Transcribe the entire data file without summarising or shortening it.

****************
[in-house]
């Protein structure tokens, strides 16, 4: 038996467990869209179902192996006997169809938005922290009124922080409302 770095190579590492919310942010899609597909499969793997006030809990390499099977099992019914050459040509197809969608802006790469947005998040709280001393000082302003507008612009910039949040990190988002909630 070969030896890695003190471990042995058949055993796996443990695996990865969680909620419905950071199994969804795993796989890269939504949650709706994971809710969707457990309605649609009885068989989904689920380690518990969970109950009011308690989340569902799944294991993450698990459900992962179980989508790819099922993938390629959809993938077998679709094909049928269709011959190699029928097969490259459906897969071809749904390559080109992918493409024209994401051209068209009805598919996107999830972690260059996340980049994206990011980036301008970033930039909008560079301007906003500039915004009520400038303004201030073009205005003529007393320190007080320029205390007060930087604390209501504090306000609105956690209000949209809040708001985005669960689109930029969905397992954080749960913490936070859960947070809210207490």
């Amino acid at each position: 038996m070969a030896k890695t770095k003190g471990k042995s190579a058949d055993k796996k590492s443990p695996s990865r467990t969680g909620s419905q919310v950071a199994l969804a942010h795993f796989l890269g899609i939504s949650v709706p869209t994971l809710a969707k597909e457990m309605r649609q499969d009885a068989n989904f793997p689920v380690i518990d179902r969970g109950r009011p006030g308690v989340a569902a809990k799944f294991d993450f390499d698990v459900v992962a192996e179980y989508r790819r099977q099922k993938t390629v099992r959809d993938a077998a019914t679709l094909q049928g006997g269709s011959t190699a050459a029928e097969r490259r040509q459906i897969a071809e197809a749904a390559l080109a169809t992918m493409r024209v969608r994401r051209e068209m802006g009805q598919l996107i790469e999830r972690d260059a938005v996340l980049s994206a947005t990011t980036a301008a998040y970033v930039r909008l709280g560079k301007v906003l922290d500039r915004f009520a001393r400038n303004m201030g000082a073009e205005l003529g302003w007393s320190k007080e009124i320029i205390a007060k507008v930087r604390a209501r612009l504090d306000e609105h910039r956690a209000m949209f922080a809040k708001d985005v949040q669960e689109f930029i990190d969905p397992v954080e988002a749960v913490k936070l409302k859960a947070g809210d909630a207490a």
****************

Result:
[in-house]
């Protein structure tokens, strides 16, 4: 038996467990869209179902192996006997169809938005922290009124922080409302 770095190579590492919310942010899609597909499969793997006030809990390499099977099992019914050459040509197809969608802006790469947005998040709280001393000082302003507008612009910039949040990190988002909630 070969030896890695003190471990042995058949055993796996443990695996990865969680909620419905950071199994969804795993796989890269939504949650709706994971809710969707457990309605649609009885068989989904689920380690518990969970109950009011308690989340569902799944294991993450698990459900992962179980989508790819099922993938390629959809993938077998679709094909049928269709011959190699029928097969490259459906897969071809749904390559080109992918493409024209994401051209068209009805598919996107999830972690260059996340980049994206990011980036301008970033930039909008560079301007906003500039915004009520400038303004201030073009205005003529007393320190007080320029205390007060930087604390209501504090306000609105956690209000949209809040708001985005669960689109930029969905397992954080749960913490936070859960947070809210207490």
């Amino acid at each position: 038996m070969a030896k890695t770095k003190g471990k042995s190579a058949d055993k796996k590492s443990p695996s990865r467990t969680g909620s419905q919310v950071a199994l969804a942010h795993f796989l890269g899609i939504s949650v709706p869209t994971l809710a969707k597909e457990m309605r649609q499969d009885a068989n989904f793997p689920v380690i518990d179902r969970g109950r009011p006030g308690v989340a569902a809990k799944f294991d993450f390499d698990v459900v992962a192996e179980y989508r790819r099977q099922k993938t390629v099992r959809d993938a077998a019914t679709l094909q049928g006997g269709s011959t190699a050459a029928e097969r490259r040509q459906i897969a071809e197809a749904a390559l080109a169809t992918m493409r024209v969608r994401r051209e068209m802006g009805q598919l996107i790469e999830r972690d260059a938005v996340l980049s994206a947005t990011t980036a301008a998040y970033v930039r909008l709280g560079k301007v906003l922290d500039r915004f009520a001393r400038n303004m201030g000082a073009e205005l003529g302003w007393s320190k007080e009124i320029i205390a007060k507008v930087r604390a209501r612009l504090d306000e609105h910039r956690a209000m949209f922080a809040k708001d985005v949040q669960e689109f930029i990190d969905p397992v954080e988002a749960v913490k936070l409302k859960a947070g809210d909630a207490a």